The US Coast Guard Medical Corps has been asked to assess CBP's medical programs and recommend improvements. The Defense Department has been asked to provide additional medical professionals.
Finally, CBP is reviewing its policies, with a focus on the care and custody of children under 10 -- both at intake and beyond 24 hours in custody, the agency said.
What happened to the 8-year-old boy
CBP released a timeline of the days before the boy's death. On Monday, the boy was taken to a hospital, diagnosed with a cold, released with medication, then taken back to the hospital before dying about 12 minutes before Christmas.
The cause of the boy's death is not clear. But an autopsy is scheduled for Wednesday in Albuquerque, according to the University of New Mexico Office of the Medical Investigator.
Castro called for a congressional investigation into the boy's death.
"While the CBP notified Congress within 24 hours as mandated by law, we must ensure that we treat migrants and asylum-seekers with human dignity and provide the necessary medical care to anyone in the custody of the United States government," the congressman said Tuesday.
Many people wonder why asylum-seekers cross illegally rather than at a legal point of entry. But asylum-seekers are often at the mercy of wherever smugglers drop them off, which can be far from a legal point of entry.
And according to US law, even some who enter illegally can seek defensive asylum.
Dozens of hospital trips every day
The Department of Homeland Security said it encounters hundreds of thousands of migrants a year. Before this month, there were six deaths in CBP custody in 2018, and none of those were children, DHS officials said.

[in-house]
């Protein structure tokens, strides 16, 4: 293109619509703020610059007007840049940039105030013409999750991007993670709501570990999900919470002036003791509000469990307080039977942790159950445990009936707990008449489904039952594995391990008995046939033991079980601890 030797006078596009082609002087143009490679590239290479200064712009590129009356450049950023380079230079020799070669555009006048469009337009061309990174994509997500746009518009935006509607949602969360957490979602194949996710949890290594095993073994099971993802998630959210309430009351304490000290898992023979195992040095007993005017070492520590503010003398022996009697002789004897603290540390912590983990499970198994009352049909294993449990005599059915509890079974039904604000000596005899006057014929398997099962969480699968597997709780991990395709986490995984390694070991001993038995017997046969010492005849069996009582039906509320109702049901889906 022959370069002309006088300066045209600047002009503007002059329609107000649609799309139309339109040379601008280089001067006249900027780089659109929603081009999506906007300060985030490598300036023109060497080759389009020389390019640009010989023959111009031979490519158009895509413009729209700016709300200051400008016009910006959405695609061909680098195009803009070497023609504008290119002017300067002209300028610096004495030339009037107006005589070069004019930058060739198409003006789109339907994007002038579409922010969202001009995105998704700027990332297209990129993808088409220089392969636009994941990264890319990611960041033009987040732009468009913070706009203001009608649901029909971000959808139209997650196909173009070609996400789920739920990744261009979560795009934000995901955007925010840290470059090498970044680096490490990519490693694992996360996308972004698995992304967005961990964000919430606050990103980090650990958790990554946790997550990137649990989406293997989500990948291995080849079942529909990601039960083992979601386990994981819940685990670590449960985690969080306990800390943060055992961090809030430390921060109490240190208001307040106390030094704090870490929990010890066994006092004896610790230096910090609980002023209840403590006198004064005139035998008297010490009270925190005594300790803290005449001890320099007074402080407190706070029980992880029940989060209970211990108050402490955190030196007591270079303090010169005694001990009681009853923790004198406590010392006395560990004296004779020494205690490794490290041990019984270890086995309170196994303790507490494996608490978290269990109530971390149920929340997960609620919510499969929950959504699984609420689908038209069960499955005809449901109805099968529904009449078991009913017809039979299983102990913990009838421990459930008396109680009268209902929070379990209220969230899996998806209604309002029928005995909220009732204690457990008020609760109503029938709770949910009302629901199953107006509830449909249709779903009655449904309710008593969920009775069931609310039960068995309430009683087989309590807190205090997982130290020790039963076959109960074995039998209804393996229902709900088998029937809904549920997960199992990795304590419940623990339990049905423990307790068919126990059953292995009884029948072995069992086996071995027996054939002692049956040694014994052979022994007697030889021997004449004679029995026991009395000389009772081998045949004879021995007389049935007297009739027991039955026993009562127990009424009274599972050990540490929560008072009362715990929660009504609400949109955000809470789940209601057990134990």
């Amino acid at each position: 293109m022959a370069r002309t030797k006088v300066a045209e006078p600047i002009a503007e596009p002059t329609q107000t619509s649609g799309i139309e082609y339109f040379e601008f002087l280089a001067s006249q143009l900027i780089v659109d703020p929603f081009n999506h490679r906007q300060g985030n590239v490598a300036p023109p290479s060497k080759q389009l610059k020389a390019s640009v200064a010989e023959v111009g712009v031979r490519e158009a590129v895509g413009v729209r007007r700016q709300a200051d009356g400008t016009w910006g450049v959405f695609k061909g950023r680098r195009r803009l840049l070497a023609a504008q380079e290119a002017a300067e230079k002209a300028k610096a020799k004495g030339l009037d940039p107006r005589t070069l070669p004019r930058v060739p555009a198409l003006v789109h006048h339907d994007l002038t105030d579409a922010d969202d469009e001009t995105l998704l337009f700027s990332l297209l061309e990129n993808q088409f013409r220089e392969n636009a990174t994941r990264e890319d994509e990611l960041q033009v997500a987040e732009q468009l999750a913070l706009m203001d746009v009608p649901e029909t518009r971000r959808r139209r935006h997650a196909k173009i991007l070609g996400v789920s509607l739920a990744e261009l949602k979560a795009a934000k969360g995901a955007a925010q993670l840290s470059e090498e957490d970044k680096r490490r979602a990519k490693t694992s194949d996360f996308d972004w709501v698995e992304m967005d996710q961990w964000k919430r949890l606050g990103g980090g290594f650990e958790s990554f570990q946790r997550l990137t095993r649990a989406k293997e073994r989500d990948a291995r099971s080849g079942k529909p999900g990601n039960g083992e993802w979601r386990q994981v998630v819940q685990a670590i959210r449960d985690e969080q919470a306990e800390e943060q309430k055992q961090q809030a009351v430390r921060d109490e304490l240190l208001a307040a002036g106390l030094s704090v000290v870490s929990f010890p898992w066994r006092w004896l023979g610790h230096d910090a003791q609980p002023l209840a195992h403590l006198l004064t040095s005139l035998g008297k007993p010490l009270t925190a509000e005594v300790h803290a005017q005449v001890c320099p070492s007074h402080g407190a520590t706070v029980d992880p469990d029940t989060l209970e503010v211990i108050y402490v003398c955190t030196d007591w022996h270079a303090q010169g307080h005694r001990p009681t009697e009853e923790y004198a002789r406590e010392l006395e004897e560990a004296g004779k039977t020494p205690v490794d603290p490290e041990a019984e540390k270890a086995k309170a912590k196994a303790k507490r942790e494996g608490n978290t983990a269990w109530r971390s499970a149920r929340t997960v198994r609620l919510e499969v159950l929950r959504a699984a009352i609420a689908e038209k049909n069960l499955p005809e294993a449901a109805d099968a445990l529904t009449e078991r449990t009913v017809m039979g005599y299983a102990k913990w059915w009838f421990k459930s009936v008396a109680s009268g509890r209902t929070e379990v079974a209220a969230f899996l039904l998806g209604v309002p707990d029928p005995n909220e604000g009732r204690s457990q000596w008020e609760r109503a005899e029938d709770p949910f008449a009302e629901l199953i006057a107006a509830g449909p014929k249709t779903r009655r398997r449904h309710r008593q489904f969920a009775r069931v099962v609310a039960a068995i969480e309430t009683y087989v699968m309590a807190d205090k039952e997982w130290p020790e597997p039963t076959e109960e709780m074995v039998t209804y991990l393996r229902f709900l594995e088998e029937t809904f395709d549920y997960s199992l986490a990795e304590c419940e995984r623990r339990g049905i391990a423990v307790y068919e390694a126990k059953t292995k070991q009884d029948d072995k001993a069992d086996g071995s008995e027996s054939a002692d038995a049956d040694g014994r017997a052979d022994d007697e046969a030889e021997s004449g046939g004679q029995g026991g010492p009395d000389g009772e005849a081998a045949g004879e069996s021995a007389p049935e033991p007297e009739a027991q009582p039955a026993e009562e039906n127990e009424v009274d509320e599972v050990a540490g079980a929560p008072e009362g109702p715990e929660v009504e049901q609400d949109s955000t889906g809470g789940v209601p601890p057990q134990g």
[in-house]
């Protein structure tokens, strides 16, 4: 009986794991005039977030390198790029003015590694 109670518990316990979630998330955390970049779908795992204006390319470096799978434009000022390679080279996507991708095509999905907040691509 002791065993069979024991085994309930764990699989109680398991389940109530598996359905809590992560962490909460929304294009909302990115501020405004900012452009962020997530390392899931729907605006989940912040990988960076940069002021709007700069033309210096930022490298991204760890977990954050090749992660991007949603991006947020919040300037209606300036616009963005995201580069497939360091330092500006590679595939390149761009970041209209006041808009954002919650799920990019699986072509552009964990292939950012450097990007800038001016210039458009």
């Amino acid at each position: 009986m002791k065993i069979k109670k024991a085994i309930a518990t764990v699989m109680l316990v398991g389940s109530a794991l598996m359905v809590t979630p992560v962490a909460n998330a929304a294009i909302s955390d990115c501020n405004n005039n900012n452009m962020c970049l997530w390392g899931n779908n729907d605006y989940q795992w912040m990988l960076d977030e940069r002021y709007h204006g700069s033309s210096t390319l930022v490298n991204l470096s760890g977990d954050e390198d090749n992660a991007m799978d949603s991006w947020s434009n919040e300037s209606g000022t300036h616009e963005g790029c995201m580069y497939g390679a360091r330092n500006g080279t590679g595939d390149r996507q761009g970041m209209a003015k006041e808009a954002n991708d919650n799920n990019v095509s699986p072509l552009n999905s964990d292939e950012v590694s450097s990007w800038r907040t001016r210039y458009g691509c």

Before Jakelin's death, no child had died in CBP custody in more than a decade, a Department of Homeland Security official said.
In the last two months alone, the Border Patrol has apprehended 139,817 undocumented migrants on the Southwest Border, compared to 74,946 during the same time in fiscal 2018, Nielsen said.
"It is now clear that migrants, particularly children, are increasingly facing medical challenges and harboring illness caused by their long and dangerous journey," said Nielsen, who announced that she will travel to the border later this week to review medical screenings and Border Patrol stations.
Still, the death of a child in custody is "an extraordinarily rare occurrence," McAleenan told CBS.
But now, as more children cross the border, "We're doing dozens of hospital trips every single day with children that have fevers or manifest other medical conditions," McAleenan said Wednesday.
"We've asked for help. We've got two Coast Guard teams deploying today to support our Border Patrol agents in checking the welfare of children in our custody."
President Donald Trump has reiterated calls for a border wall and said the current government shutdown won't end until a wall, fence or other border barrier is funded.
When asked whether the government shutdown for a border wall was worth it, McAleenan told CBS.
"We need border security investments, absolutely," he said.